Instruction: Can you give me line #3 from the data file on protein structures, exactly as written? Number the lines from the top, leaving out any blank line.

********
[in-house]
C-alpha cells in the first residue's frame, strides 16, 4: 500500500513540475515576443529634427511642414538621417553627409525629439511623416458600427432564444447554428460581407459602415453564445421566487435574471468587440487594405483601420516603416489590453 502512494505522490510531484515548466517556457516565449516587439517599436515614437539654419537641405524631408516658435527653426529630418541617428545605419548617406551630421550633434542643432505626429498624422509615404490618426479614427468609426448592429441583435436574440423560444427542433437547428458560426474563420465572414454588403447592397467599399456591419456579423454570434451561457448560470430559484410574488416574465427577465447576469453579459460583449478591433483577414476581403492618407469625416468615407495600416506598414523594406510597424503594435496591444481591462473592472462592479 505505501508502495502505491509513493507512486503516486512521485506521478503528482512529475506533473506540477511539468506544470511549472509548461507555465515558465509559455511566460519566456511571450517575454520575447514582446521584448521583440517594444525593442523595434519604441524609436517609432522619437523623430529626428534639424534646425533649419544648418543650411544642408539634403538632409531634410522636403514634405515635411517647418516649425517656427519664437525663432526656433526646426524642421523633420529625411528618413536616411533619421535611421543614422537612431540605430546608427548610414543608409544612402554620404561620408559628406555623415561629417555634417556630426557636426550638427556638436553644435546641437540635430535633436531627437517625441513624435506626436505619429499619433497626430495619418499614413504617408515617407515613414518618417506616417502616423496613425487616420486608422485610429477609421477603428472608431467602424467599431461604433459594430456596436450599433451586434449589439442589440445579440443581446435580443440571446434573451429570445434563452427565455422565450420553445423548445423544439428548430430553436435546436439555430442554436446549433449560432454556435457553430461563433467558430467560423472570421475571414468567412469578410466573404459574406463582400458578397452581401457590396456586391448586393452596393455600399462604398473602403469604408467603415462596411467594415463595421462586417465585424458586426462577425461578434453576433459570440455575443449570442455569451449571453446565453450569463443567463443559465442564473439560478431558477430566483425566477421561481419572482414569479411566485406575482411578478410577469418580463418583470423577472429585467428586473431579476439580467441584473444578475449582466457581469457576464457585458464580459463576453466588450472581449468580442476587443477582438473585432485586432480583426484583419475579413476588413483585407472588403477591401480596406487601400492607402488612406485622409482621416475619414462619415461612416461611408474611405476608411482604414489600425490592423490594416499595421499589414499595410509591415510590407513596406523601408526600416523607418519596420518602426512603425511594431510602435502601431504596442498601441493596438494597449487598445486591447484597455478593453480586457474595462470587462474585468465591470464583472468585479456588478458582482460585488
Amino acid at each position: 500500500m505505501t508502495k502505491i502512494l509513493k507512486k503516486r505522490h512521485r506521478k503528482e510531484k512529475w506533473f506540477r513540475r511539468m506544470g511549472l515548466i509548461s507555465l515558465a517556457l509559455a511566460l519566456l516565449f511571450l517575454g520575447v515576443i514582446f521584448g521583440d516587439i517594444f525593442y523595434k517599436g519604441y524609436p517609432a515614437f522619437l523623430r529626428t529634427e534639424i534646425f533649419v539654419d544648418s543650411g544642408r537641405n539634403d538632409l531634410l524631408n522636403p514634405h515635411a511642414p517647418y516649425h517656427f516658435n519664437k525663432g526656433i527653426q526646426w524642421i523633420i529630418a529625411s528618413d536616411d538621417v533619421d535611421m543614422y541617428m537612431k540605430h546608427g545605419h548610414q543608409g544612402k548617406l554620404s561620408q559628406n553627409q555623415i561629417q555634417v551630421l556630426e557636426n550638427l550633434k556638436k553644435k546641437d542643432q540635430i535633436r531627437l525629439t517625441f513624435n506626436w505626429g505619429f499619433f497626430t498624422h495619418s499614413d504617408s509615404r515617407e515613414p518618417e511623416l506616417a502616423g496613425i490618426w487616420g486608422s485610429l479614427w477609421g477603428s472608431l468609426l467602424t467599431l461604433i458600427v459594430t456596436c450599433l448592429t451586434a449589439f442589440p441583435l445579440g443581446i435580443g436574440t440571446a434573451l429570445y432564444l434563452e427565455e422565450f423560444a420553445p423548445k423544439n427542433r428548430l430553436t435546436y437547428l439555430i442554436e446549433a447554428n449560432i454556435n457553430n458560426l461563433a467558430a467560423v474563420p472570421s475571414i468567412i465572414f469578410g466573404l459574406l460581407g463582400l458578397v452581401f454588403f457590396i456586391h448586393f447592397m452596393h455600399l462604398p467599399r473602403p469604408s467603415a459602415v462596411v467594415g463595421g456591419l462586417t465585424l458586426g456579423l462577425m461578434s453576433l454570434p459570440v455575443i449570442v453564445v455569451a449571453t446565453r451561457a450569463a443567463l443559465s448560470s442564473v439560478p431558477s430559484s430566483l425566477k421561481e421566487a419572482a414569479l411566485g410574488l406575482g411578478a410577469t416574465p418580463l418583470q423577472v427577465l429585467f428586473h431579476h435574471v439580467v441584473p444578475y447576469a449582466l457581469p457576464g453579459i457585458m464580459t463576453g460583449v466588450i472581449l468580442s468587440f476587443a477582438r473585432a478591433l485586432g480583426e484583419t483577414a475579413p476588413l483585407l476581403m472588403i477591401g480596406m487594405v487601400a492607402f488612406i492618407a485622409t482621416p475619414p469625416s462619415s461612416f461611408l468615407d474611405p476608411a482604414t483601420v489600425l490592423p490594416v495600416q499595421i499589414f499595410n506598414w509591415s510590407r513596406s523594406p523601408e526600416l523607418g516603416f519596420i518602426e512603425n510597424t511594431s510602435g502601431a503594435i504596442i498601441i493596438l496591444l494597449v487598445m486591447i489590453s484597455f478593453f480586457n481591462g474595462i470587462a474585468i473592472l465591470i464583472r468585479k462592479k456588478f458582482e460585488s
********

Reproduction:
Amino acid at each position: 500500500m505505501t508502495k502505491i502512494l509513493k507512486k503516486r505522490h512521485r506521478k503528482e510531484k512529475w506533473f506540477r513540475r511539468m506544470g511549472l515548466i509548461s507555465l515558465a517556457l509559455a511566460l519566456l516565449f511571450l517575454g520575447v515576443i514582446f521584448g521583440d516587439i517594444f525593442y523595434k517599436g519604441y524609436p517609432a515614437f522619437l523623430r529626428t529634427e534639424i534646425f533649419v539654419d544648418s543650411g544642408r537641405n539634403d538632409l531634410l524631408n522636403p514634405h515635411a511642414p517647418y516649425h517656427f516658435n519664437k525663432g526656433i527653426q526646426w524642421i523633420i529630418a529625411s528618413d536616411d538621417v533619421d535611421m543614422y541617428m537612431k540605430h546608427g545605419h548610414q543608409g544612402k548617406l554620404s561620408q559628406n553627409q555623415i561629417q555634417v551630421l556630426e557636426n550638427l550633434k556638436k553644435k546641437d542643432q540635430i535633436r531627437l525629439t517625441f513624435n506626436w505626429g505619429f499619433f497626430t498624422h495619418s499614413d504617408s509615404r515617407e515613414p518618417e511623416l506616417a502616423g496613425i490618426w487616420g486608422s485610429l479614427w477609421g477603428s472608431l468609426l467602424t467599431l461604433i458600427v459594430t456596436c450599433l448592429t451586434a449589439f442589440p441583435l445579440g443581446i435580443g436574440t440571446a434573451l429570445y432564444l434563452e427565455e422565450f423560444a420553445p423548445k423544439n427542433r428548430l430553436t435546436y437547428l439555430i442554436e446549433a447554428n449560432i454556435n457553430n458560426l461563433a467558430a467560423v474563420p472570421s475571414i468567412i465572414f469578410g466573404l459574406l460581407g463582400l458578397v452581401f454588403f457590396i456586391h448586393f447592397m452596393h455600399l462604398p467599399r473602403p469604408s467603415a459602415v462596411v467594415g463595421g456591419l462586417t465585424l458586426g456579423l462577425m461578434s453576433l454570434p459570440v455575443i449570442v453564445v455569451a449571453t446565453r451561457a450569463a443567463l443559465s448560470s442564473v439560478p431558477s430559484s430566483l425566477k421561481e421566487a419572482a414569479l411566485g410574488l406575482g411578478a410577469t416574465p418580463l418583470q423577472v427577465l429585467f428586473h431579476h435574471v439580467v441584473p444578475y447576469a449582466l457581469p457576464g453579459i457585458m464580459t463576453g460583449v466588450i472581449l468580442s468587440f476587443a477582438r473585432a478591433l485586432g480583426e484583419t483577414a475579413p476588413l483585407l476581403m472588403i477591401g480596406m487594405v487601400a492607402f488612406i492618407a485622409t482621416p475619414p469625416s462619415s461612416f461611408l468615407d474611405p476608411a482604414t483601420v489600425l490592423p490594416v495600416q499595421i499589414f499595410n506598414w509591415s510590407r513596406s523594406p523601408e526600416l523607418g516603416f519596420i518602426e512603425n510597424t511594431s510602435g502601431a503594435i504596442i498601441i493596438l496591444l494597449v487598445m486591447i489590453s484597455f478593453f480586457n481591462g474595462i470587462a474585468i473592472l465591470i464583472r468585479k462592479k456588478f458582482e460585488s